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Government adviser urged to protect Swanscombe Peninsula

Words: Laura Edgar
Swanscombe / Daniel Greenwood

Buglife, the RSPB, Kent Wildlife Trust and CPRE Kent have called on Natural England to ‘swiftly’ confirm Swanscombe Peninsula, home to rare species, as a Site of Special Scientific Interest (SSSI).

In March, Natural England began a consultation on the notification of Swanscombe Peninsula SSSI under section 28C of the Wildlife and Countryside Act 1981. The deadline passed on 12 July.

Swanscombe Peninsular is an open mosaic habitat on previously developed land and a traditional estuarine habitat that connects Ebbsfleet Valley to the southern shore of the River Thames, between Dartford and Gravesend. It features chalk pits, scrub, wetlands and grazing marsh, and is of special interest owing to its assemblages of invertebrates and breeding birds, populations of five species of vascular plant, and its geological features.

The four organisations note that it is home to the scarce brown-banded carder bee, the critically endangered distinguished jumping spider and rare man orchid, as well as various bird species such as nightingales, cuckoos, and the grasshopper warbler.

Although notified as a SSSI in March, it will not get full legal protection until the site is properly established.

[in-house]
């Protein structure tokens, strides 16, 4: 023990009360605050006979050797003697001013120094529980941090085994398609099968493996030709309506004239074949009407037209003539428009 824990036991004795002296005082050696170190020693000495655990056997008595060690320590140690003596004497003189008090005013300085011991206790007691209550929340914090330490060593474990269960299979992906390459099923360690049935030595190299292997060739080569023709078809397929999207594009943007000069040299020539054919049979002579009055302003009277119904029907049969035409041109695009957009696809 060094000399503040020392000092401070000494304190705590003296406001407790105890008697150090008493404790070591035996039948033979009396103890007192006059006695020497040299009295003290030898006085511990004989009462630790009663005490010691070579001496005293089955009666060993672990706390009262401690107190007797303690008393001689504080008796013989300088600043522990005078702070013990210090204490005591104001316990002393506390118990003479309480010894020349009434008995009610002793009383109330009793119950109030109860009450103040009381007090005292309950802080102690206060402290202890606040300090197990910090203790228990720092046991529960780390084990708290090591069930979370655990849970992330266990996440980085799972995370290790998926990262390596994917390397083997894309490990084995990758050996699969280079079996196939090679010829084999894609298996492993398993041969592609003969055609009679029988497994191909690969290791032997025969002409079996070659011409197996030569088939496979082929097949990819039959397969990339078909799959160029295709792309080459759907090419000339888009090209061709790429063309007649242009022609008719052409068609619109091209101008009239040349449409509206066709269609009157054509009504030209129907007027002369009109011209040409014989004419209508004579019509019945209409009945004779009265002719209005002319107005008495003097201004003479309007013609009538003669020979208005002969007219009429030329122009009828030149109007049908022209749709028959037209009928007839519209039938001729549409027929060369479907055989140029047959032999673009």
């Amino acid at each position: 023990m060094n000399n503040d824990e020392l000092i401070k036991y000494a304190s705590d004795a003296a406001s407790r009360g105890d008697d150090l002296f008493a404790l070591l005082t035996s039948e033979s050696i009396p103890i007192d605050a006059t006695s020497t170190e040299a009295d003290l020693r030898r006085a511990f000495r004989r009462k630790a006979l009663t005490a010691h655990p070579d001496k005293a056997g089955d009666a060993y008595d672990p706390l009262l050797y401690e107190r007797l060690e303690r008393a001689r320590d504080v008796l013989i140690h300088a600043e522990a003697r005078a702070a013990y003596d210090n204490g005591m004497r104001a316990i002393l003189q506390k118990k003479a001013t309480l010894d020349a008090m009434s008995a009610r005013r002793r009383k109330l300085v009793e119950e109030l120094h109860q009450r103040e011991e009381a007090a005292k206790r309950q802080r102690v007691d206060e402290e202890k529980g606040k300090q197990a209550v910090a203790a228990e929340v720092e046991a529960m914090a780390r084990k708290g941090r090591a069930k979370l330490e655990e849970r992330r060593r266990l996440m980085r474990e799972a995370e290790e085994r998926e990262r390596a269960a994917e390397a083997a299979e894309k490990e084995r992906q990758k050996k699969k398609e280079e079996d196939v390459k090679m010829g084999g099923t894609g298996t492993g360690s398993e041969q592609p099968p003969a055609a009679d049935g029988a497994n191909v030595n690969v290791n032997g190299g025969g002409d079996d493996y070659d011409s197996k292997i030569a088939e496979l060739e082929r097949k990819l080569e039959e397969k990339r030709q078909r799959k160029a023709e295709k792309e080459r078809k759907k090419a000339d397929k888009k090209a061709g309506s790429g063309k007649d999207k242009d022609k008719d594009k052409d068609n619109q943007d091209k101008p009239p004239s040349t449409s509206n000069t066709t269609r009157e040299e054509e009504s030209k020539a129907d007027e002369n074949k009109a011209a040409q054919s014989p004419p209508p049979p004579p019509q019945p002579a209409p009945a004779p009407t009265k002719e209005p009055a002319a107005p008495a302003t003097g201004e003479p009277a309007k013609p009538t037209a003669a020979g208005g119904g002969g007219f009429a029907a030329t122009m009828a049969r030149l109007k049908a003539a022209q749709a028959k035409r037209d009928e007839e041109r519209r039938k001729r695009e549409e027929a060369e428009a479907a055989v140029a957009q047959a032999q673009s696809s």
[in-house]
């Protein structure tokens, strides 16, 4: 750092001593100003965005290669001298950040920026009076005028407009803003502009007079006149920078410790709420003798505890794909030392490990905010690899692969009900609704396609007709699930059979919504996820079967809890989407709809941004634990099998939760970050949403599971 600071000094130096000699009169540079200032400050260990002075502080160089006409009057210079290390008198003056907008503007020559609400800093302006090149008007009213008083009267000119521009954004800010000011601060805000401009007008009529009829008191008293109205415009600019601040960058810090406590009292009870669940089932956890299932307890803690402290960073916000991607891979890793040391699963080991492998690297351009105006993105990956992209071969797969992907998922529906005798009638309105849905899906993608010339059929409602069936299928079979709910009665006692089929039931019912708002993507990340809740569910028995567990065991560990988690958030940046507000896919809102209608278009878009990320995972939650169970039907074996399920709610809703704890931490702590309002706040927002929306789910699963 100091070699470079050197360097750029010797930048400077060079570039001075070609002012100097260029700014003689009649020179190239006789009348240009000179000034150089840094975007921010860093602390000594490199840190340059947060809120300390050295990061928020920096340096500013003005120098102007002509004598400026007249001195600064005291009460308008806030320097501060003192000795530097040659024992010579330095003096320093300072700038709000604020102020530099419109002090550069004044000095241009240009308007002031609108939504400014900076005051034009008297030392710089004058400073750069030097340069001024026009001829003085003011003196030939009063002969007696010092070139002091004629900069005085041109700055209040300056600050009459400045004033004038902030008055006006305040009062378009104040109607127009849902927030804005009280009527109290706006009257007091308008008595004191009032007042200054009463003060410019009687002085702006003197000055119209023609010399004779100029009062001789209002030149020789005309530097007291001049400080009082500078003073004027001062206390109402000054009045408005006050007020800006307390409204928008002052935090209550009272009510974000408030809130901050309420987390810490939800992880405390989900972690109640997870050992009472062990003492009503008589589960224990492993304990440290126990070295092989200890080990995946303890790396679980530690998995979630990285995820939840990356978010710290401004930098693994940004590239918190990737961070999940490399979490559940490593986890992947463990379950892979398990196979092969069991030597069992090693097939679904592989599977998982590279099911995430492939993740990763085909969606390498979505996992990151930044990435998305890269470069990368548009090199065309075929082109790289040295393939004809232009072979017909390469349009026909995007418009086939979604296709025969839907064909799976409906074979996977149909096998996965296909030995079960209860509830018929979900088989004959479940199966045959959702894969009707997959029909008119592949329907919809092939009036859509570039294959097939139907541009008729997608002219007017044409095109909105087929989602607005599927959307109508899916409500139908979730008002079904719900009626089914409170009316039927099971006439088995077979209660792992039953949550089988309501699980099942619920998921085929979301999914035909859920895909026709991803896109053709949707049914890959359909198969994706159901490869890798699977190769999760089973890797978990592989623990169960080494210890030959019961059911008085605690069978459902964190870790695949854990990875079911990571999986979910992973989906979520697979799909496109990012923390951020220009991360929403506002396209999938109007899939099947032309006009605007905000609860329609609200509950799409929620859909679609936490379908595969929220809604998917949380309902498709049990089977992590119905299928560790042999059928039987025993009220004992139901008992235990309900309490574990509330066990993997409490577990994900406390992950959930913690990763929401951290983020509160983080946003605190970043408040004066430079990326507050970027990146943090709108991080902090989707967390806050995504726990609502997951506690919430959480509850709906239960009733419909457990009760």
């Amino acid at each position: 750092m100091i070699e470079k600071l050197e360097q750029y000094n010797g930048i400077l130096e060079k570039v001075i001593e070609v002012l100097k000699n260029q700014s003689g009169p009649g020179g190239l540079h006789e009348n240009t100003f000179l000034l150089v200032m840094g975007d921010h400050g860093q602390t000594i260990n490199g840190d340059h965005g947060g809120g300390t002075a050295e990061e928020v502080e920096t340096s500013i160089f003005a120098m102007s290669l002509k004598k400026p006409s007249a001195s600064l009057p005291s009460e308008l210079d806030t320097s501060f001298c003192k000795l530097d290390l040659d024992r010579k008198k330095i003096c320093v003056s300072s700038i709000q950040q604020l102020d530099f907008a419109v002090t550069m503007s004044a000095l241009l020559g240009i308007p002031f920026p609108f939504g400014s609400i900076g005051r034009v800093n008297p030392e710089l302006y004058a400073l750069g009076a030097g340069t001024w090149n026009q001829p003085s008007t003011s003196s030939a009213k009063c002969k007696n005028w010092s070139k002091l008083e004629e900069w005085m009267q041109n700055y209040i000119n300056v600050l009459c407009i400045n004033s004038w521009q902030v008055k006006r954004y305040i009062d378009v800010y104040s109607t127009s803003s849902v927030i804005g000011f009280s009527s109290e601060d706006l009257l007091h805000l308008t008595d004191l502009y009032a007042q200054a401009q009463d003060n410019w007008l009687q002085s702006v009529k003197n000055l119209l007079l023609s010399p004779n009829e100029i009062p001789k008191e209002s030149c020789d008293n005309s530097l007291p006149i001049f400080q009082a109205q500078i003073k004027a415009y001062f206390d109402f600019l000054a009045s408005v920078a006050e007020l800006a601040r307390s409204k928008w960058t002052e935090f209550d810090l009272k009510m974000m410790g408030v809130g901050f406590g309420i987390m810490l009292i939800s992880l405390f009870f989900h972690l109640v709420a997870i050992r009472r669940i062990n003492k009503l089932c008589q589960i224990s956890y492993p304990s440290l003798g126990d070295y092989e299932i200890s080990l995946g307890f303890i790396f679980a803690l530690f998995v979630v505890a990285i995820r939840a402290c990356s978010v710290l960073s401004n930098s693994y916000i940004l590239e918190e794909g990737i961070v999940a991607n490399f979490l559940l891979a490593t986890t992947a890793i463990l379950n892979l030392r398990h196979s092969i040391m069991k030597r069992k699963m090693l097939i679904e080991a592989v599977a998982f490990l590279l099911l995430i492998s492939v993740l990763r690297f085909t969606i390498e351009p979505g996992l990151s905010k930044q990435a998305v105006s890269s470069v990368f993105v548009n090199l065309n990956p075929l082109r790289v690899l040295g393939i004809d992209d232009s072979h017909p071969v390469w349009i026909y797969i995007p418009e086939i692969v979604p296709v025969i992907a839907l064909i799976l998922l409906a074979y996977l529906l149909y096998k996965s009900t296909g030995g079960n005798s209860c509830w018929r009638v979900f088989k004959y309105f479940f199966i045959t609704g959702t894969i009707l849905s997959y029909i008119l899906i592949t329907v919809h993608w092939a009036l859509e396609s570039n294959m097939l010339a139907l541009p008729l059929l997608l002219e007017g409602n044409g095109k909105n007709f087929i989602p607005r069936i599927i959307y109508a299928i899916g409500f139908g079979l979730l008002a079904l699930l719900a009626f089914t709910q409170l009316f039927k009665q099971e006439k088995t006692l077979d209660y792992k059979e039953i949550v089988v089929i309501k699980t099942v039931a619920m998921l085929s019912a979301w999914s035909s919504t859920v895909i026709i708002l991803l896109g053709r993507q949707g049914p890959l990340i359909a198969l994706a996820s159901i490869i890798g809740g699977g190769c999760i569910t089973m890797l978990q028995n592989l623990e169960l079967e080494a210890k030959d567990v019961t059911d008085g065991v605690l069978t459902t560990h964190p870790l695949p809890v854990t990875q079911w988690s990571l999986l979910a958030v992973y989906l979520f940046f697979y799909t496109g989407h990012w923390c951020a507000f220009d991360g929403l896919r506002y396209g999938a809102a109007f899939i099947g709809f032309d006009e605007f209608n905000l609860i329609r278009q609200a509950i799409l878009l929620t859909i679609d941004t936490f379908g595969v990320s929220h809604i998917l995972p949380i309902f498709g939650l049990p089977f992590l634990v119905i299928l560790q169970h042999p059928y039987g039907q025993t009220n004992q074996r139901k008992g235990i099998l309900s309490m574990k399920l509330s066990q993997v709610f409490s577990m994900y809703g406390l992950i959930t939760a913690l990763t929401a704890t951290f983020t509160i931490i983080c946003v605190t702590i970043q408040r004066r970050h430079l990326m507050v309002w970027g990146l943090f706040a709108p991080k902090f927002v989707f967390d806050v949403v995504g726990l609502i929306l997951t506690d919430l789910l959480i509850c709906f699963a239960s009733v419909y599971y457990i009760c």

The London Resort, a theme park, is proposed for Swanscombe marshes. According to campaigners, the proposals contradict the government’s commitments to create a Nature Recovery Network (NRN) and to protect 30 per cent of the UK for wildlife by 2030.

Craig Macadam, director of conservation at Buglife, said: “Recent surveys have revealed that the Swanscombe Peninsula is one of the most important sites in England for rare invertebrates. However, the site could be lost if plans to build the new London Resort theme park are approved, so we really need the notification swiftly confirmed and the site afforded full legal protection.”  

Julia Hunt, head of advocacy at Kent Wildlife Trust, added: “Government is clear on its ambitions for nature. But it needs to turn words into action and step up to prevent our best sites being lost to development. If it does not protect places like the Swanscombe Peninsula it will be failing in its ambitions to make the UK a nature-rich nation and failing people who need nature. Wildlife needs these places, and people – particularly in urban areas – need these places.”  

Image credit | Daniel Greenwod (top) and Roman Willi (square)